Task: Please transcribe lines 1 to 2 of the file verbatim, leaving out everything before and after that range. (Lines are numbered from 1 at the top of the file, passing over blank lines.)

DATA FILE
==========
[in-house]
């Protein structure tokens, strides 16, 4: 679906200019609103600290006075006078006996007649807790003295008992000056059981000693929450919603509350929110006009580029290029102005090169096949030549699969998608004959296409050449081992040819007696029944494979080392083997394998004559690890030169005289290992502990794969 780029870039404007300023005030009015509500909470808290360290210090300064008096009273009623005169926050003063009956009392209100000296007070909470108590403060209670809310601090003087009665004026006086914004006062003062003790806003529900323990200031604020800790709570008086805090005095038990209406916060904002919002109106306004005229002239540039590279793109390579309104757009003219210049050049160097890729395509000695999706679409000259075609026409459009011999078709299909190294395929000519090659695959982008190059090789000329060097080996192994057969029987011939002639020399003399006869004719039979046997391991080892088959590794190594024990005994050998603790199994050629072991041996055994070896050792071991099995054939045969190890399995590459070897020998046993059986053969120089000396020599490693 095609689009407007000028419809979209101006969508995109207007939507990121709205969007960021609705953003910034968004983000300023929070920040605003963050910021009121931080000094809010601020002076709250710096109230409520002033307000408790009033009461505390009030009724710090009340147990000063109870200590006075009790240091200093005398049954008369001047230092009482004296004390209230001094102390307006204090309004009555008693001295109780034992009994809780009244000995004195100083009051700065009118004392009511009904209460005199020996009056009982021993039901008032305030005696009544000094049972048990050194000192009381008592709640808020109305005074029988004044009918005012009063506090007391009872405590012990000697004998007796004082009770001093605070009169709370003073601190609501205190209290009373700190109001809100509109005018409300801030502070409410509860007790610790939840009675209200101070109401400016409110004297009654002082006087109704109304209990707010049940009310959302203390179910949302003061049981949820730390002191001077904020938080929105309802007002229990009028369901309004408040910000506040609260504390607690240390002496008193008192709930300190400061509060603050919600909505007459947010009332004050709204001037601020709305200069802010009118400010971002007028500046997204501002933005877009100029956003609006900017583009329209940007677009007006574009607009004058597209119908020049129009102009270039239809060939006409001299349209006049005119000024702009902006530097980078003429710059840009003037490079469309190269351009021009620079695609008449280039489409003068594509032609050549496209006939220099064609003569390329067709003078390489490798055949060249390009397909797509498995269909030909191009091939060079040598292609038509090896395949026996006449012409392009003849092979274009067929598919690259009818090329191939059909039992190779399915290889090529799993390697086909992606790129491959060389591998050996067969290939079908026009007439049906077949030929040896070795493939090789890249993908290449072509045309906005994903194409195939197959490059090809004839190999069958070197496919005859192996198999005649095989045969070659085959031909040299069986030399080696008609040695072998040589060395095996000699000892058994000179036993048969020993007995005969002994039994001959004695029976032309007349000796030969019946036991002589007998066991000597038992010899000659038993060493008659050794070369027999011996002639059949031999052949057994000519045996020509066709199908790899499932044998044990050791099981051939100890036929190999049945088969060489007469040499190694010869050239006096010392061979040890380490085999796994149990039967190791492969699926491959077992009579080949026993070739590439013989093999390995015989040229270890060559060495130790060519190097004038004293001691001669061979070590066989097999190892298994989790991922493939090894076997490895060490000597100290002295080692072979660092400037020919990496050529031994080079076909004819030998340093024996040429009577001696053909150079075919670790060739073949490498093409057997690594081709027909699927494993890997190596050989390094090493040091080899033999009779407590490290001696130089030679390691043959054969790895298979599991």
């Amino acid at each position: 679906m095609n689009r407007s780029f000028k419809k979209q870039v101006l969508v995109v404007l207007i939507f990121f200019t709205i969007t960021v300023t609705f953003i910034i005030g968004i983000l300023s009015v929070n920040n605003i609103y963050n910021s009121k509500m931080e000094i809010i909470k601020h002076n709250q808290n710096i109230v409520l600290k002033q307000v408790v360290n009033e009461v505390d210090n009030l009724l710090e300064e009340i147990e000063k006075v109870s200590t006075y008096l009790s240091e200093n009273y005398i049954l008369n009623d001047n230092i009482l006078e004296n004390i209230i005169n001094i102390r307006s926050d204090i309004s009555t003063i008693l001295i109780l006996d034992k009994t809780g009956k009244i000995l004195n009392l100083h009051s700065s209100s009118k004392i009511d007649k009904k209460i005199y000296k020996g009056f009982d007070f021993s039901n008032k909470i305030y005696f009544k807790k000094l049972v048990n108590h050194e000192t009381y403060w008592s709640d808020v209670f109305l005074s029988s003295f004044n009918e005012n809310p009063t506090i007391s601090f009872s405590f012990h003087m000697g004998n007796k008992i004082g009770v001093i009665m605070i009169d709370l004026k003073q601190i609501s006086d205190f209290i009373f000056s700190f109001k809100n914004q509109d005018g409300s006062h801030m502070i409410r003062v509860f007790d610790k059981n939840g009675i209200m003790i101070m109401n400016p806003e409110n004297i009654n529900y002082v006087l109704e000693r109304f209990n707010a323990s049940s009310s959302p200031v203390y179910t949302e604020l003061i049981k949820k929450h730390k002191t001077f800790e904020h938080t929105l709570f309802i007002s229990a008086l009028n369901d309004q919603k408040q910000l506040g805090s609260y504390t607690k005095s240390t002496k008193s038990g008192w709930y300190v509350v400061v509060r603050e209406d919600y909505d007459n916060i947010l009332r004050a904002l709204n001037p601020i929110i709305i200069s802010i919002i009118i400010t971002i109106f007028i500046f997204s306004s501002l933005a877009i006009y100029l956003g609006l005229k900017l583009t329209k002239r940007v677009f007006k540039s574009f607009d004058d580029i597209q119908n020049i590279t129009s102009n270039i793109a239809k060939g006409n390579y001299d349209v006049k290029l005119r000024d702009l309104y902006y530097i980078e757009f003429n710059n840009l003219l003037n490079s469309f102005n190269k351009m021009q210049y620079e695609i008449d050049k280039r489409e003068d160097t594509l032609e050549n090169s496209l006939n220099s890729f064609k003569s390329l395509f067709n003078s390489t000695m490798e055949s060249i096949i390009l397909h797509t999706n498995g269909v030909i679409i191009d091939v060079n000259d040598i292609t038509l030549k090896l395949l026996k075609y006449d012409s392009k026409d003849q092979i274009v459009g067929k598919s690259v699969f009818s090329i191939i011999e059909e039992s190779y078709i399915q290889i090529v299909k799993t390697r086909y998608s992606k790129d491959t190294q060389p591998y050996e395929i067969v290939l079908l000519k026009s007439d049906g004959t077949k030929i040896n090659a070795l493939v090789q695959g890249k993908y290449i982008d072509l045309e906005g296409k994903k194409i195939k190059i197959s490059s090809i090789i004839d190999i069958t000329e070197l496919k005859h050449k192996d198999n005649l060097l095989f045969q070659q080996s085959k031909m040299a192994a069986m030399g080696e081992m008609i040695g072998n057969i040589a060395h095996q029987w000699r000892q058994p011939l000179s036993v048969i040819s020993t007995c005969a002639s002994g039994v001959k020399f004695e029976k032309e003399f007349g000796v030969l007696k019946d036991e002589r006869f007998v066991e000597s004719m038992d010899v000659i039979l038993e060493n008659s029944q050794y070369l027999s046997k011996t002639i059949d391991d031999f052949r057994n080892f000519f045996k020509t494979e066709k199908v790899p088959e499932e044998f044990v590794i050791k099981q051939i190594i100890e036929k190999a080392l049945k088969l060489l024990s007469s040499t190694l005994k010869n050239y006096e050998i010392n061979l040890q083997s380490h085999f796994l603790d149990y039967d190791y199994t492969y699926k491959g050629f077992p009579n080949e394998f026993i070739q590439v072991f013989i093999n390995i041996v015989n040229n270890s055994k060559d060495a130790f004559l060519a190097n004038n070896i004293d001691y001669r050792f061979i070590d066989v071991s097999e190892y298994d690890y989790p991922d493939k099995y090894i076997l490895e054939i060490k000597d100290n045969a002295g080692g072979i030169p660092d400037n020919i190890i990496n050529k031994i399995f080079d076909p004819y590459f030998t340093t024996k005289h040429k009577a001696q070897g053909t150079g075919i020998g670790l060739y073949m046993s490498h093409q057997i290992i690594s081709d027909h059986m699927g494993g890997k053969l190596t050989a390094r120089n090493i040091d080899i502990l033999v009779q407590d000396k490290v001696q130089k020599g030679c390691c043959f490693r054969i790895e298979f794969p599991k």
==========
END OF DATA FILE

[in-house]
């Protein structure tokens, strides 16, 4: 679906200019609103600290006075006078006996007649807790003295008992000056059981000693929450919603509350929110006009580029290029102005090169096949030549699969998608004959296409050449081992040819007696029944494979080392083997394998004559690890030169005289290992502990794969 780029870039404007300023005030009015509500909470808290360290210090300064008096009273009623005169926050003063009956009392209100000296007070909470108590403060209670809310601090003087009665004026006086914004006062003062003790806003529900323990200031604020800790709570008086805090005095038990209406916060904002919002109106306004005229002239540039590279793109390579309104757009003219210049050049160097890729395509000695999706679409000259075609026409459009011999078709299909190294395929000519090659695959982008190059090789000329060097080996192994057969029987011939002639020399003399006869004719039979046997391991080892088959590794190594024990005994050998603790199994050629072991041996055994070896050792071991099995054939045969190890399995590459070897020998046993059986053969120089000396020599490693 095609689009407007000028419809979209101006969508995109207007939507990121709205969007960021609705953003910034968004983000300023929070920040605003963050910021009121931080000094809010601020002076709250710096109230409520002033307000408790009033009461505390009030009724710090009340147990000063109870200590006075009790240091200093005398049954008369001047230092009482004296004390209230001094102390307006204090309004009555008693001295109780034992009994809780009244000995004195100083009051700065009118004392009511009904209460005199020996009056009982021993039901008032305030005696009544000094049972048990050194000192009381008592709640808020109305005074029988004044009918005012009063506090007391009872405590012990000697004998007796004082009770001093605070009169709370003073601190609501205190209290009373700190109001809100509109005018409300801030502070409410509860007790610790939840009675209200101070109401400016409110004297009654002082006087109704109304209990707010049940009310959302203390179910949302003061049981949820730390002191001077904020938080929105309802007002229990009028369901309004408040910000506040609260504390607690240390002496008193008192709930300190400061509060603050919600909505007459947010009332004050709204001037601020709305200069802010009118400010971002007028500046997204501002933005877009100029956003609006900017583009329209940007677009007006574009607009004058597209119908020049129009102009270039239809060939006409001299349209006049005119000024702009902006530097980078003429710059840009003037490079469309190269351009021009620079695609008449280039489409003068594509032609050549496209006939220099064609003569390329067709003078390489490798055949060249390009397909797509498995269909030909191009091939060079040598292609038509090896395949026996006449012409392009003849092979274009067929598919690259009818090329191939059909039992190779399915290889090529799993390697086909992606790129491959060389591998050996067969290939079908026009007439049906077949030929040896070795493939090789890249993908290449072509045309906005994903194409195939197959490059090809004839190999069958070197496919005859192996198999005649095989045969070659085959031909040299069986030399080696008609040695072998040589060395095996000699000892058994000179036993048969020993007995005969002994039994001959004695029976032309007349000796030969019946036991002589007998066991000597038992010899000659038993060493008659050794070369027999011996002639059949031999052949057994000519045996020509066709199908790899499932044998044990050791099981051939100890036929190999049945088969060489007469040499190694010869050239006096010392061979040890380490085999796994149990039967190791492969699926491959077992009579080949026993070739590439013989093999390995015989040229270890060559060495130790060519190097004038004293001691001669061979070590066989097999190892298994989790991922493939090894076997490895060490000597100290002295080692072979660092400037020919990496050529031994080079076909004819030998340093024996040429009577001696053909150079075919670790060739073949490498093409057997690594081709027909699927494993890997190596050989390094090493040091080899033999009779407590490290001696130089030679390691043959054969790895298979599991």